Back in 2012, I wrote a post about the four brave men who died on that fateful night on their way back from a Rescue Mission Tramore Remembers Brave Air Corps Helicopter Crew. It was a post that received no ‘public’ attention at the time but it is one that touched the heart of a great friend of one of the crew, Captain David O’Flaherty, who, for me, up to that point was one of the four names poignantly carved on the monument:
This short comment from Rory, which I received on a dark evening back in January, has opened a door into the wonderful person and handsome face behind these 9 words:
Hi Jean, True heroes of Ireland, as are all the men and women of the Air Corps and Coast Guard. Captain David O’Flaherty was my best friend and I miss him very dearly…..
Rory and I have exchanged many emails since January and it transpires that he and David had been friends since early childhood. Here’s an insight into the depth of their friendship and the way their lives were interwoven.
David and I were best buds in school. We went on a trip to London (by ourselves) when we were 14 and went to an air show in Hendon, London. After that he wanted to be a Pilot.
David went to UCD with my wife (my girlfriend at the time) to do a science degree and was recruited into the Cadets in the Curragh immediately.
David and Maria got married in Baldonnel and what a brilliant day that was …..
Maria was 3 months pregnant (so was my wife) when the lads were killed so he never got to see his beautiful daughter …..
This year marks the 15th Anniversary of the tragic helicopter crash in Tramore and I feel honoured to have been able to ‘get to know’ Captain David O’Flaherty through his loyal friend. Interestingly, when I asked Rory if there was a song or poem or some words that he associated with David, his response was in the form of the motto of the Irish Air Corps Search and Rescue Service:
I love when people spring surprises and the other day I arrived home to find that my first Christmas present had been hand delivered and was sitting comfortably on the doorstep in the daffodil bulb container that I’d emptied the day before with hope of Spring colour.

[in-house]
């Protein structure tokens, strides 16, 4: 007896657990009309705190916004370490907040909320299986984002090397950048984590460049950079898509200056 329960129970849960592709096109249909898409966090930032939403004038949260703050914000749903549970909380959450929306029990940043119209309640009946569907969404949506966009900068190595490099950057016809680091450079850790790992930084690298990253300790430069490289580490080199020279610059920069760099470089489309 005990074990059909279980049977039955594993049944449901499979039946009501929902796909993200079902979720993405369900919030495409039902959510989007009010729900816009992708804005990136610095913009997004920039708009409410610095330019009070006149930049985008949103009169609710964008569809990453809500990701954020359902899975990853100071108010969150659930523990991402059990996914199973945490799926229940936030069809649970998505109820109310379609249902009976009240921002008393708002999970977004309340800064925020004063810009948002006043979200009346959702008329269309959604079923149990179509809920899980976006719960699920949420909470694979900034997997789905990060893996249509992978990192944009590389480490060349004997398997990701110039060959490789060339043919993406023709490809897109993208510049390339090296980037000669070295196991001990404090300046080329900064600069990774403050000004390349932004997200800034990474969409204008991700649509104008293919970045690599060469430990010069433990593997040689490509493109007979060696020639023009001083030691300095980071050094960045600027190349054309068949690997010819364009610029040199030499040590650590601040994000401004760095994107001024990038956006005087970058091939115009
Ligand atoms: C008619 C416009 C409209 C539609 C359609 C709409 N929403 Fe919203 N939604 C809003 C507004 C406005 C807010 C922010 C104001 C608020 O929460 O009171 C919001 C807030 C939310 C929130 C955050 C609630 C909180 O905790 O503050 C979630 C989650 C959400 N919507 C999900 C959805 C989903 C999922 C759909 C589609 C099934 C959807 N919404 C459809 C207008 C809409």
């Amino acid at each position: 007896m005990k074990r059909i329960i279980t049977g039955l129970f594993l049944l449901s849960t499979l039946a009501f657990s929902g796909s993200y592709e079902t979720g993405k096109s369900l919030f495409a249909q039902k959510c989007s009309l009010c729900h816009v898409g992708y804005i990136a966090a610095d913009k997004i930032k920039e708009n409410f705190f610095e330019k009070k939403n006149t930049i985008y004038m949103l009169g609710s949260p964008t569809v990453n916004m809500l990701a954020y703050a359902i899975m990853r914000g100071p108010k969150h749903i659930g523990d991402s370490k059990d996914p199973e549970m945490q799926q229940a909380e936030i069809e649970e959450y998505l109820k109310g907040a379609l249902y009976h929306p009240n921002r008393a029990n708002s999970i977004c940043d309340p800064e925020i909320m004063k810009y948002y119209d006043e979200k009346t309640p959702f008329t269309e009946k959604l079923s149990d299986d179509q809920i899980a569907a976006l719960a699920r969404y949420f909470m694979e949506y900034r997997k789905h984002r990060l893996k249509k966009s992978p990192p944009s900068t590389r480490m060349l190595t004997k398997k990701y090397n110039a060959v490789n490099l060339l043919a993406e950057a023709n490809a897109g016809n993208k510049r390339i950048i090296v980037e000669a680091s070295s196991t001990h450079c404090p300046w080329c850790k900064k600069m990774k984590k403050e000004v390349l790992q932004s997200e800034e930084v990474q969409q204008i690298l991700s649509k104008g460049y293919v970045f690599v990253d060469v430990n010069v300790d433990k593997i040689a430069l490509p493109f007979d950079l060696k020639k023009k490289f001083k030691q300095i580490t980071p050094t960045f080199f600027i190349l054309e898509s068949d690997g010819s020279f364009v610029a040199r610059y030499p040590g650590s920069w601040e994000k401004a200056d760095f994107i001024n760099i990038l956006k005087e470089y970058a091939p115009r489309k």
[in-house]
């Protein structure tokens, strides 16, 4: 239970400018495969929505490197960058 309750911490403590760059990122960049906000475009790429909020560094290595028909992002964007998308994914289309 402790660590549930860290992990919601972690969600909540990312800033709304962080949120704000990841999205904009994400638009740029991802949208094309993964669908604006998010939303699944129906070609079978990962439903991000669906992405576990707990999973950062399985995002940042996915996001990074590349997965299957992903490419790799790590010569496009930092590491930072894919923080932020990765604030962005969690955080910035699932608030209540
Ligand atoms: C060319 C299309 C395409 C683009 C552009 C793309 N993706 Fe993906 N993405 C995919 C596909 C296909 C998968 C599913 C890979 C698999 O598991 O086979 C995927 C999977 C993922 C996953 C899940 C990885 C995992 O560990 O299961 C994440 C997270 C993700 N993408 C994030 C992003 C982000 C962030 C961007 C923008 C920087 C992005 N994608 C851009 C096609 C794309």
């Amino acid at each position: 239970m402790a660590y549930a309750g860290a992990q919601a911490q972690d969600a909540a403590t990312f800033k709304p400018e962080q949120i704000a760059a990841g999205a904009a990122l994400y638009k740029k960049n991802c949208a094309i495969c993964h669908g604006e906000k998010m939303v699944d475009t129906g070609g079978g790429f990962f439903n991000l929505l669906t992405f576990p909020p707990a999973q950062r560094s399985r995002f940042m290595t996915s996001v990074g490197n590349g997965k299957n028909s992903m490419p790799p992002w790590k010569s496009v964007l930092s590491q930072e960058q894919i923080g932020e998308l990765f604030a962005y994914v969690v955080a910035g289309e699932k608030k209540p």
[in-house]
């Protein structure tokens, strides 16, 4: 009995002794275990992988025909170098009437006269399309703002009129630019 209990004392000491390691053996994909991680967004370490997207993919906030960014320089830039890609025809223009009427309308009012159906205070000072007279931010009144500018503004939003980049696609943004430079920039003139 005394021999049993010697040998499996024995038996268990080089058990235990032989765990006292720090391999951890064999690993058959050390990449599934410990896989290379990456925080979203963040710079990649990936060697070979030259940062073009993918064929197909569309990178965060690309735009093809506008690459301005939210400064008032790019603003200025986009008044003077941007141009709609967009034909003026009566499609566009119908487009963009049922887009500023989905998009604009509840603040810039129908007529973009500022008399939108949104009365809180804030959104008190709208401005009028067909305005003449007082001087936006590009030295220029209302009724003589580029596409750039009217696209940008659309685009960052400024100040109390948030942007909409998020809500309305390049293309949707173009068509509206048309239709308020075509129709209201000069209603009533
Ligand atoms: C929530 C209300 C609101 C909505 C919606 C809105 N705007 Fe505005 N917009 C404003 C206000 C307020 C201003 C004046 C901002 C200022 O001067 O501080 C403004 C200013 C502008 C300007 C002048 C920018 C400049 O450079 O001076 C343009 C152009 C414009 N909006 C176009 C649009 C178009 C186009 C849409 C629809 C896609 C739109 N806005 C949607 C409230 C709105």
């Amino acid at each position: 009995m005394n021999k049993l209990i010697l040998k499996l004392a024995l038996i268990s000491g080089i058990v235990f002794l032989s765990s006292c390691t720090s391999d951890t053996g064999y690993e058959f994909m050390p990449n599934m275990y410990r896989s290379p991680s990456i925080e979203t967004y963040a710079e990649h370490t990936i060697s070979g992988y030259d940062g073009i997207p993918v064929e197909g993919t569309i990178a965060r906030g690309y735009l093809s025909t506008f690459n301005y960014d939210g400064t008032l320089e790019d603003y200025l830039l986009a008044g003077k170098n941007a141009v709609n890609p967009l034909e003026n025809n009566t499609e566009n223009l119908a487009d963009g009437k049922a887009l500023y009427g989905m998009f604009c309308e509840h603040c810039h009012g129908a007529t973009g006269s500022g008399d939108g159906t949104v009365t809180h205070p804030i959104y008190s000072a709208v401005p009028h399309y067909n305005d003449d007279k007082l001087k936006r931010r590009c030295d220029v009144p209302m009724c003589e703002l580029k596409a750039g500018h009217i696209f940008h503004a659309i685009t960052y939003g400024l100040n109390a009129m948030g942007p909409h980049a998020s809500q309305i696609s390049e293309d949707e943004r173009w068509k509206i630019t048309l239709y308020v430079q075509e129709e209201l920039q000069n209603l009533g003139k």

A pot of homemade marmalade, labelled tantalisingly with: Forbidden Fruit Makes Many Jams, R Mc C 2013.
R. Mc C epitomises the saying: Old Friends are Best! We go back more years than I can even remember with tennis as our lowest common denominator. But this is a man of many parts with arguably more interests than anyone I know. These are interests that span the whole spectrum from sport to travel to the arts, gardening, cooking, debate, conversation, learning, laughing, living, and, as you can see, giving …..
The marmalade is exactly what you’d expect from someone with such a vast range of interests with fruity flavours mingling and holding a tight-roped balance between the sweet and tangy.
I’ve taken to having a generous spoon of it with morning muesli and each day brings fresh thoughts of times shared with R Mc C ~ doing battle in mixed doubles on tennis courts the length and breadth of Munster; driving home at all hours of the morning from a great tennis weekend in Galway and getting a puncture along the way right outside a house with a tennis court; consorting at the Immrama Travel Writers’ Festival in Lismore; receiving post cards from countries so far flung that they could hardly be found in my atlas; sharing highs and lows of Waterford hurling …..
Forbidden Fruit surely does make many jams … excuse me while I dip into the pot again and contemplate this wisdom as well as the magic of trusted friendship, courtesy of R. Mc C.
I only realised today that Van and Bob came into my life on the same day, October 5th, 2011.
No, I’m not talking about Van Morrison and Bob Dylan. Rather, I’m referring to two American men who connected with me through the poetry thread that I started on Linkedin back in late September, 2011, and who are pillars of ongoing fun, support, sensitivity and sheer friendship.
This pair have been instrumental in introducing me to all sorts of creative works and in deepening my love for others. Van has a huge interest in Mark Twain, who was such a part of my growing up, and he has also sprung the most delicious surprises on the poetry thread, like bringing me to the poetry, as well as the songs, of Leonard Cohen.
Knowing of my love for bridges, Bob sent me this photograph for The Festival of Colour, Creatvity and Connection:
It doesn’t surprise me in the least that it’s a bit surreal as Bob loves to stretch minds and emotions. I reckon this is the teacher coming out in him as well as the multi-layered man that he is.
So with Thanksgiving looming, I want to send special thanks to Van and Bob for lending such colour to my life and for knowing how to make me smile. This is for you!